# Best way to do coupled numerical integration

What is the best way to evaluate coupled integrations using NIntegrate? For eaxmple for the following function,

func = f[x2]*g[x1]


with (for demonstration),

f[x2]=x2 and g[x1]=x1


which I want to integrate from x1->{x2,1} and x2->{0,1}. Note that the x1 integration starts from x2.

test1=Integrate[f[x2]*Integrate[g[x1],{x1,x2,1}],{x2,0,1}] (*Analytic*)
test2=NIntegrate[f[x2]*NIntegrate[g[x1],{x1,x2,1}],{x2,0,1}] (*Numerical*)


test2 in fact gives correct result (0.125 in this case), however it also comes with the following error:

NIntegrate::nlim: x1 = x2 is not a valid limit of integration.


Can anyone suggest to do this kind of numerical integration in efficient way?

• Integrate[x1 x2, {x2, 0, 1}, {x1, x2, 1}]? – eyorble May 9 '18 at 16:19
• NIntegrate[x1 x2, {x2, 0, 1}, {x1, x2, 1}] gives correct result without error. But what is the problem if I do NIntegrate[x1 x2, {x1, x2, 1},{x2, 0, 1}] ? – Boogeyman May 9 '18 at 16:22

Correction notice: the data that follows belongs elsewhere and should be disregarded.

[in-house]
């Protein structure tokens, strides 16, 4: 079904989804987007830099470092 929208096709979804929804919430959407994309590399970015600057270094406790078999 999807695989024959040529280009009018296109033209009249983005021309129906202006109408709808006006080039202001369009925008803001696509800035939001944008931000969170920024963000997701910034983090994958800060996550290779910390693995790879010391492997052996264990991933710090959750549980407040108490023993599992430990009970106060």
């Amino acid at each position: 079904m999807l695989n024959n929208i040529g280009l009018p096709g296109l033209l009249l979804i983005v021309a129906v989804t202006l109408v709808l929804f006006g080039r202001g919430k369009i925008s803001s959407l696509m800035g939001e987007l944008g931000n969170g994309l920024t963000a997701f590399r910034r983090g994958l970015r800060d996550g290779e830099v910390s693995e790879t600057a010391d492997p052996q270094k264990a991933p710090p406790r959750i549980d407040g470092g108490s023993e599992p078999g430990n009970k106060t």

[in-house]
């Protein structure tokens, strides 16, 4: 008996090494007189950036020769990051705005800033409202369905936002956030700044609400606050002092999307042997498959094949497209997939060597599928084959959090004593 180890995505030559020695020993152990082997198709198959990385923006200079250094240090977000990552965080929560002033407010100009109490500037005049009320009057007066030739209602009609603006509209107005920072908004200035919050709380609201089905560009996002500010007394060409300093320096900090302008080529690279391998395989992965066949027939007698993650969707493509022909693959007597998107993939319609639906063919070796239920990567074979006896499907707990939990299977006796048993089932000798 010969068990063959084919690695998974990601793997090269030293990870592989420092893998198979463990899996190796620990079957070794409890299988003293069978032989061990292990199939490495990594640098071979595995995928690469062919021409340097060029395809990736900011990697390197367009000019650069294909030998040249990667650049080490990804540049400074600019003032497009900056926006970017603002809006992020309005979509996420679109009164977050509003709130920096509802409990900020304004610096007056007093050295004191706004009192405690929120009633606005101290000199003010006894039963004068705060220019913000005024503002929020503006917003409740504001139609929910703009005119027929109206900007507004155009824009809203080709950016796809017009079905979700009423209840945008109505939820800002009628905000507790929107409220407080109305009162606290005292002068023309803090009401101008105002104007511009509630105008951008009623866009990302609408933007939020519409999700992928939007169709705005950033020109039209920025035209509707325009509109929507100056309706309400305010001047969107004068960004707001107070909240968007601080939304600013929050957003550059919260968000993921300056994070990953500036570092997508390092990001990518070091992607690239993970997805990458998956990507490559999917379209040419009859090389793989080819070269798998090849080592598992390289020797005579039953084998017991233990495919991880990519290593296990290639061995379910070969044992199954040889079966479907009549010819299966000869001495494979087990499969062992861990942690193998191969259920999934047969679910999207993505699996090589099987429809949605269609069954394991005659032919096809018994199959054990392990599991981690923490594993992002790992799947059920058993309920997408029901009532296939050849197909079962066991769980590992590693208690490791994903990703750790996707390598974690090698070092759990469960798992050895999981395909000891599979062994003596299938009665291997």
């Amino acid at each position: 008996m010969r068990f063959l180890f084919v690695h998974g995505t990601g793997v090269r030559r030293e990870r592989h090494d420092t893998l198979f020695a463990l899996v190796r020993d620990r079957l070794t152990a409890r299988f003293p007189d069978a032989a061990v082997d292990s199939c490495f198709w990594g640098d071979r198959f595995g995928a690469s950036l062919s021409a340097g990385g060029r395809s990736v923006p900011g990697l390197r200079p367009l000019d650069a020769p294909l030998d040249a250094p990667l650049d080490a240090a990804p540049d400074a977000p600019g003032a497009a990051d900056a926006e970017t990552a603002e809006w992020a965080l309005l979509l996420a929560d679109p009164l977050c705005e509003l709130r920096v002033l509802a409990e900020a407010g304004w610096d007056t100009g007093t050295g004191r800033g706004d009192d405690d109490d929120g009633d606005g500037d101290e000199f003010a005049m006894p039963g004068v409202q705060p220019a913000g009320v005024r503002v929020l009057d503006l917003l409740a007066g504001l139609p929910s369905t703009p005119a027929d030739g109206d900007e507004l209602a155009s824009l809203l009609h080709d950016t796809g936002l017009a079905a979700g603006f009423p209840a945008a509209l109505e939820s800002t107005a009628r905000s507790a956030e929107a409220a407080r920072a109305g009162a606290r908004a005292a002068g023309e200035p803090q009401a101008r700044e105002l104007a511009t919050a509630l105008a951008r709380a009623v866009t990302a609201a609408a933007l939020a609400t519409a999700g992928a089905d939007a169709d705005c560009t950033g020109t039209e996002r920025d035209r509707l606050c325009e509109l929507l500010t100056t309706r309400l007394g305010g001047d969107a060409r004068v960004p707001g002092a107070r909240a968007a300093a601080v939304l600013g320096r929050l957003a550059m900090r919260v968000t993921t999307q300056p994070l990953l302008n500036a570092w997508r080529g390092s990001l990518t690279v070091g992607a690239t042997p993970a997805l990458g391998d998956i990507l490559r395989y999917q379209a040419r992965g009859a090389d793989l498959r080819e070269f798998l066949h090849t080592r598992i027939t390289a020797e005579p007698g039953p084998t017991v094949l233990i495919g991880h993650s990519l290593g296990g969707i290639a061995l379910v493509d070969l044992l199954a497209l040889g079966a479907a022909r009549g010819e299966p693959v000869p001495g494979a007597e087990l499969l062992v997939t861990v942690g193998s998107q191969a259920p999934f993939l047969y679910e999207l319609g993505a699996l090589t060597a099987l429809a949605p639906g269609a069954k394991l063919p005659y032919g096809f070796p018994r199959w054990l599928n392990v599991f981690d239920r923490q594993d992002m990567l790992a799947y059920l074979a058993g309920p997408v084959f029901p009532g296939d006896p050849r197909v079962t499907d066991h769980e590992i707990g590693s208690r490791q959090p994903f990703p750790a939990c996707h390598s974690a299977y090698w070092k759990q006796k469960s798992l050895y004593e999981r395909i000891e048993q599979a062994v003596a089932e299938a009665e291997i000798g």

• The earlier integration ranges precede the definitions of the later integration ranges, and thus cannot depend on them. – eyorble May 9 '18 at 16:26
• Sorry, but x1 integration is done first no? I wonder why NIntegrate[f[x2]*NIntegrate[g[x1],{x1,x2,1}],{x2,0,1}] shows error where the ordering is as it should be. – Boogeyman May 9 '18 at 16:40
• No, in Integrate the integration is done in the order that the integration ranges are specified. Without nested integrals, so long as the space of integration is the same the integral itself is the same. With nested integrals, it's a question of if the phase space is actually the same, but considering that they're separable (x1 and x2 are independent), they are, so it is. In the integration command you mention though, x2 is done first since it's on the outside. – eyorble May 9 '18 at 16:49